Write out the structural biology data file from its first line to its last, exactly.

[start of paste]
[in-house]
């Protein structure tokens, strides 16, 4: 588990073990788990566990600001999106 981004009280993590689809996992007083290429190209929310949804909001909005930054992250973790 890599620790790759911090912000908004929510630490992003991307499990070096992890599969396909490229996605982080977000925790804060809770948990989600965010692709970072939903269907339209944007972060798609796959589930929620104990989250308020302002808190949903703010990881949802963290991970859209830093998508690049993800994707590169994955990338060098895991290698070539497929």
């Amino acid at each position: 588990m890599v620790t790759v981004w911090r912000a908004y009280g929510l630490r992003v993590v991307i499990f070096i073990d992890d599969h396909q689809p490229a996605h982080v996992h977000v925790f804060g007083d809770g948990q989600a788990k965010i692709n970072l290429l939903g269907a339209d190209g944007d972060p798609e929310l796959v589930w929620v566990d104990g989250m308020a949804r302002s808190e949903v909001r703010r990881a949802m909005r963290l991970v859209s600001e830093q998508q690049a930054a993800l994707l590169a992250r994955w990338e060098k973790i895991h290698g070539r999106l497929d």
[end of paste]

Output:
[in-house]
């Protein structure tokens, strides 16, 4: 588990073990788990566990600001999106 981004009280993590689809996992007083290429190209929310949804909001909005930054992250973790 890599620790790759911090912000908004929510630490992003991307499990070096992890599969396909490229996605982080977000925790804060809770948990989600965010692709970072939903269907339209944007972060798609796959589930929620104990989250308020302002808190949903703010990881949802963290991970859209830093998508690049993800994707590169994955990338060098895991290698070539497929």
């Amino acid at each position: 588990m890599v620790t790759v981004w911090r912000a908004y009280g929510l630490r992003v993590v991307i499990f070096i073990d992890d599969h396909q689809p490229a996605h982080v996992h977000v925790f804060g007083d809770g948990q989600a788990k965010i692709n970072l290429l939903g269907a339209d190209g944007d972060p798609e929310l796959v589930w929620v566990d104990g989250m308020a949804r302002s808190e949903v909001r703010r990881a949802m909005r963290l991970v859209s600001e830093q998508q690049a930054a993800l994707l590169a992250r994955w990338e060098k973790i895991h290698g070539r999106l497929d």